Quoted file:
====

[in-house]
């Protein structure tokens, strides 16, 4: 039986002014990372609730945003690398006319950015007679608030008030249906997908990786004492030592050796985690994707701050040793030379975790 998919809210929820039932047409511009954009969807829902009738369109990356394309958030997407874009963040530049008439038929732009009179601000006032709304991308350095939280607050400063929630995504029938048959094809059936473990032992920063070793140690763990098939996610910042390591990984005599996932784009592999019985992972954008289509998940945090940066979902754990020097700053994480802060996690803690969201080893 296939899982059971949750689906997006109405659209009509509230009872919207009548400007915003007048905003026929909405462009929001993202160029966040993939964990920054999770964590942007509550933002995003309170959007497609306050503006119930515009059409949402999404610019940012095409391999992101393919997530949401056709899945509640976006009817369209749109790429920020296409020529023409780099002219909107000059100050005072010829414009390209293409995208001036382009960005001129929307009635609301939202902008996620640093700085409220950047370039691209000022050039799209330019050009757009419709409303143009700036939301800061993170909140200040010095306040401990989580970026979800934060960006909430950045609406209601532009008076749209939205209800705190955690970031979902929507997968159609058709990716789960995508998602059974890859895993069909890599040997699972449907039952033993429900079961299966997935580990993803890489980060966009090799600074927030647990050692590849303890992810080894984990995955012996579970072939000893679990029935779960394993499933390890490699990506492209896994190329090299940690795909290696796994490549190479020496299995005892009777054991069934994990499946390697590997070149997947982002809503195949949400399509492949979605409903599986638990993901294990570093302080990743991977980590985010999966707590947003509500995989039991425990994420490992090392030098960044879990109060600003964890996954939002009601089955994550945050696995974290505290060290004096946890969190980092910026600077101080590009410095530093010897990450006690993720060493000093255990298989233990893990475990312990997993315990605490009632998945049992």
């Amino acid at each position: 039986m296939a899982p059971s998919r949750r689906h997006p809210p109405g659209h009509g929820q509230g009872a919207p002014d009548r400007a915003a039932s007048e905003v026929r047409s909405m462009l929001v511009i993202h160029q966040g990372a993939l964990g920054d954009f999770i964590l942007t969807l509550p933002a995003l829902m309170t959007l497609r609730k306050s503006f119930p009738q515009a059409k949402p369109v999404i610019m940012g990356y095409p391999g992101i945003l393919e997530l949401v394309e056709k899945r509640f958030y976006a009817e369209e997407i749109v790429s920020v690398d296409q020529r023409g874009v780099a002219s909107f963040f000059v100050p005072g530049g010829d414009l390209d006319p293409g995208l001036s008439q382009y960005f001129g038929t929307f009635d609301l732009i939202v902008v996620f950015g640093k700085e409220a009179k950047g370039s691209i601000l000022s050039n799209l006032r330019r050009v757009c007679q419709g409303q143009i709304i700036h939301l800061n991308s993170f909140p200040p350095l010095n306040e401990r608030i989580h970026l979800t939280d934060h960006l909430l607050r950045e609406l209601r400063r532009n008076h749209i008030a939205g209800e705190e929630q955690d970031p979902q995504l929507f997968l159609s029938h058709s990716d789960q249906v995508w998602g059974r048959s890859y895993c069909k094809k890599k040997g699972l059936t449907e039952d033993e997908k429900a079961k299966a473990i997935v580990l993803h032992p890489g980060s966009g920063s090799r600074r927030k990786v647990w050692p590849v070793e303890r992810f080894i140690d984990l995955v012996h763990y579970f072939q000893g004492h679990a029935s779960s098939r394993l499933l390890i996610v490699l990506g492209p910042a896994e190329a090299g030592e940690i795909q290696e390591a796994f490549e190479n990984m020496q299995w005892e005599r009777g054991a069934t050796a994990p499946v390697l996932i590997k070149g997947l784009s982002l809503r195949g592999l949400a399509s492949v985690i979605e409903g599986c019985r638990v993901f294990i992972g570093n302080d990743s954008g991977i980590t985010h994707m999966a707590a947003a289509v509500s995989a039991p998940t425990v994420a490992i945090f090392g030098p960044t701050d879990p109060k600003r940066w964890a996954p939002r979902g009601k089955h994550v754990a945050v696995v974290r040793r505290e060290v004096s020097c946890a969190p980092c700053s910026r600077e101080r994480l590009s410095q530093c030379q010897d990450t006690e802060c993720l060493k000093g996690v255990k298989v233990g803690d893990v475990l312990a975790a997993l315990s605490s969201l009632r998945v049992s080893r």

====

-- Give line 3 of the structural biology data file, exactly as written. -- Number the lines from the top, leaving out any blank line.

């Amino acid at each position: 039986m296939a899982p059971s998919r949750r689906h997006p809210p109405g659209h009509g929820q509230g009872a919207p002014d009548r400007a915003a039932s007048e905003v026929r047409s909405m462009l929001v511009i993202h160029q966040g990372a993939l964990g920054d954009f999770i964590l942007t969807l509550p933002a995003l829902m309170t959007l497609r609730k306050s503006f119930p009738q515009a059409k949402p369109v999404i610019m940012g990356y095409p391999g992101i945003l393919e997530l949401v394309e056709k899945r509640f958030y976006a009817e369209e997407i749109v790429s920020v690398d296409q020529r023409g874009v780099a002219s909107f963040f000059v100050p005072g530049g010829d414009l390209d006319p293409g995208l001036s008439q382009y960005f001129g038929t929307f009635d609301l732009i939202v902008v996620f950015g640093k700085e409220a009179k950047g370039s691209i601000l000022s050039n799209l006032r330019r050009v757009c007679q419709g409303q143009i709304i700036h939301l800061n991308s993170f909140p200040p350095l010095n306040e401990r608030i989580h970026l979800t939280d934060h960006l909430l607050r950045e609406l209601r400063r532009n008076h749209i008030a939205g209800e705190e929630q955690d970031p979902q995504l929507f997968l159609s029938h058709s990716d789960q249906v995508w998602g059974r048959s890859y895993c069909k094809k890599k040997g699972l059936t449907e039952d033993e997908k429900a079961k299966a473990i997935v580990l993803h032992p890489g980060s966009g920063s090799r600074r927030k990786v647990w050692p590849v070793e303890r992810f080894i140690d984990l995955v012996h763990y579970f072939q000893g004492h679990a029935s779960s098939r394993l499933l390890i996610v490699l990506g492209p910042a896994e190329a090299g030592e940690i795909q290696e390591a796994f490549e190479n990984m020496q299995w005892e005599r009777g054991a069934t050796a994990p499946v390697l996932i590997k070149g997947l784009s982002l809503r195949g592999l949400a399509s492949v985690i979605e409903g599986c019985r638990v993901f294990i992972g570093n302080d990743s954008g991977i980590t985010h994707m999966a707590a947003a289509v509500s995989a039991p998940t425990v994420a490992i945090f090392g030098p960044t701050d879990p109060k600003r940066w964890a996954p939002r979902g009601k089955h994550v754990a945050v696995v974290r040793r505290e060290v004096s020097c946890a969190p980092c700053s910026r600077e101080r994480l590009s410095q530093c030379q010897d990450t006690e802060c993720l060493k000093g996690v255990k298989v233990g803690d893990v475990l312990a975790a997993l315990s605490s969201l009632r998945v049992s080893r």